Vectis Wrecked Us

It’s really scary when I think of it this way, but my career in the photo industry spans parts of four decades. I started as a junior salesman at Minolta Corporation in 1975 and left as the vice president of marketing for the camera division 29 years later. Minolta is gone and the Konica interlopers are out of the camera business. Many of my friends in Japan are now designing and marketing cameras for Sony, having moved there when Minolta sold off all of their camera patents and other intellectual property. Other former colleagues here in the US are now selling Panasonic, Fujifilm and Samsung products. I am doing what I have done long if not well: writing.

So what happened to Minolta, anyway? Simple. Vectis wrecked us.

Ask any former Minolta Corporation employee what “Vectis wrecked us” means and you’ll get a knowing nod of the head. Vectis was the sub-brand name of Minolta’s very complete line of Advanced Photo System (APS) cameras. You remember those, right? Big promises, funny names and expensive film.

To protect the innocent and ignore the guilty, I won’t name names or specify numbers. But the truth is APS was Minolta’s idea. Minolta Japan’s uppermost management and R&D directors convinced Fujifilm, Kodak, Canon and Nikon that “good old sharp and reliable 35mm film” cameras needed a boost to assure long term survival. How right they were! How wrong they were! The camera industry needed a boost all right, but the boost it needed wasn’t a new format that billed itself as being “a bridge to digital.”

Vectis dealt a second blow to Minolta that most people have forgotten about. Minolta sold one of the first digital SLR cameras, the RD-175. Built on a unique three-ccd design, it was truly a market leader in the mid-1990s. Although it was a marvel of engineering it was only 1.75-megapixel and needed updating. Many of us believed that we should stay with the Minolta Maxxum AF lens platform. If nothing else, we would have been demonstrating our long-term commitment to the Maxxum/Dynax/Alpha line—or so we argued. But Minolta Osaka decided that the 1.5X magnification factor that came into play when an APS-C size sensor was used with lenses designed for 35mm film cameras would never be accepted by photographers.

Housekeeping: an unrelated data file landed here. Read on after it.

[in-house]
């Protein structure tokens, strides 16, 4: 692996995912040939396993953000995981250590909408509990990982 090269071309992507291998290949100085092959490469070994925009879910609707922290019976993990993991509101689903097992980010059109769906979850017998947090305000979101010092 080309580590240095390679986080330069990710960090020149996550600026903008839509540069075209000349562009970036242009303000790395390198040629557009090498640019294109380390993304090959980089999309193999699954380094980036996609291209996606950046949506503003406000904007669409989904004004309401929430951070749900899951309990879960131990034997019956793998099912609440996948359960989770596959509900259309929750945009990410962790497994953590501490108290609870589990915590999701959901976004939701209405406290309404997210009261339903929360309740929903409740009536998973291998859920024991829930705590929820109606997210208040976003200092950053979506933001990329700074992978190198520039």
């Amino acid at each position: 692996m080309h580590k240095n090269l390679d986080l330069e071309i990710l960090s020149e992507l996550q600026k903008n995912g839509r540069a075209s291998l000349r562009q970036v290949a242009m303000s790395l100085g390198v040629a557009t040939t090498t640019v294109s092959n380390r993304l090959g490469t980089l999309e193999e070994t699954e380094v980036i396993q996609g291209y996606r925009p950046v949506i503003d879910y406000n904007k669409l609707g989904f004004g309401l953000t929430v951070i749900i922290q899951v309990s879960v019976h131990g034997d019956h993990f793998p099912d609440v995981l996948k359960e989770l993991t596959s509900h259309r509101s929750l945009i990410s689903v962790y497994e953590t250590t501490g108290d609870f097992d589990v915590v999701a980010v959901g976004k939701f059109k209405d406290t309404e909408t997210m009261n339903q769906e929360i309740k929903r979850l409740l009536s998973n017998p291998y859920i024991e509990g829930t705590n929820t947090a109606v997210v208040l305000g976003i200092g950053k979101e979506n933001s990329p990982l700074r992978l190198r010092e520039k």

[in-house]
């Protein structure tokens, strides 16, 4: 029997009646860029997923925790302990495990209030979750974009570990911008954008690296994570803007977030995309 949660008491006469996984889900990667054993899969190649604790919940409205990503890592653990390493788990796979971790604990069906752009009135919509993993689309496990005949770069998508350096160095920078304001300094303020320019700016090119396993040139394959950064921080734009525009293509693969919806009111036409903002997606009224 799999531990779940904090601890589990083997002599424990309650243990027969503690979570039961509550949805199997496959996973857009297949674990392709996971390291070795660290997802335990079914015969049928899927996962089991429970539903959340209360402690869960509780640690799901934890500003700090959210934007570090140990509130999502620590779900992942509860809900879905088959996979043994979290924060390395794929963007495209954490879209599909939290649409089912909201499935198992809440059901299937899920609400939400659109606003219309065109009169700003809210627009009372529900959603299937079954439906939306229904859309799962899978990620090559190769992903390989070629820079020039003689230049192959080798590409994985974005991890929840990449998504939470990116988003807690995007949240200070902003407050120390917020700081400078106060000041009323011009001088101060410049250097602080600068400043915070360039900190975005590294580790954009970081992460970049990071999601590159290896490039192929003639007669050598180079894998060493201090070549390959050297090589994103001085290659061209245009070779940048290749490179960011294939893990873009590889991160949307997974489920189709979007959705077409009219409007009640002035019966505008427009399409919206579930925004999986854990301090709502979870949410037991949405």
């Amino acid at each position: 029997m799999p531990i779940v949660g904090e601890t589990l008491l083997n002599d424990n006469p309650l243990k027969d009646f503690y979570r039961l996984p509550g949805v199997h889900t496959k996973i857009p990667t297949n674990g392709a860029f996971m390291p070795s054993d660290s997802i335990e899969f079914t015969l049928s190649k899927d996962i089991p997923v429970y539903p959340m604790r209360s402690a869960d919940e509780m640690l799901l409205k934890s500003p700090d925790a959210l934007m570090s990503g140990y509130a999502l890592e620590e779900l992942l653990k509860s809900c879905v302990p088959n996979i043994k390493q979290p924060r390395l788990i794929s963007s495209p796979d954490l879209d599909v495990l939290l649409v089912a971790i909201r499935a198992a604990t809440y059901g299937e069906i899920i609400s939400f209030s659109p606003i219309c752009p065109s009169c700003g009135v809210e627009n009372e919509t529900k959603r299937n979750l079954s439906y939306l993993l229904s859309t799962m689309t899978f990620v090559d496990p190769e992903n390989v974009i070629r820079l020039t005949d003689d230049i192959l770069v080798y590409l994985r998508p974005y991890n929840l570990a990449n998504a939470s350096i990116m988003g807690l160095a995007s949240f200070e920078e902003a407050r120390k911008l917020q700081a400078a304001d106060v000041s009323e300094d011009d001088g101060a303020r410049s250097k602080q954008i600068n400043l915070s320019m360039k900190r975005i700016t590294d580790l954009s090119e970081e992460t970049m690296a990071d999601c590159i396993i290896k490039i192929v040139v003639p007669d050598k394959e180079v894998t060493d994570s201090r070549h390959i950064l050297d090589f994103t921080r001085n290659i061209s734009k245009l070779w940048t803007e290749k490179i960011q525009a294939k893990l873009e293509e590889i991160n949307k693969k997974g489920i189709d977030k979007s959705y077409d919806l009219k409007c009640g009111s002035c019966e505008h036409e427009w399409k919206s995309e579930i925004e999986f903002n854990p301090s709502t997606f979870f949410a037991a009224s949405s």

Arguing with Minolta Osaka—in those days—was like standing on the platform of a train station, yelling at people to get back on the train and sit down. In Latin. Got that image in your head?

Because the truth is this: Minolta had so many APS lenses (and parts to build APS lenses) that they HAD to produce a digital SLR camera that accepted them. Enter the RD-3000, a chunky DSLR that was doomed from birth.

Subsequent Minolta digital cameras, including the Dimage 7 and Dimage X, defined new categories that are still with us today. And the argument can be made that Minolta’s experience in APS contributed to their success in digital. But for many of us who lived through Minolta’s final ten years, Vectis wrecked us.

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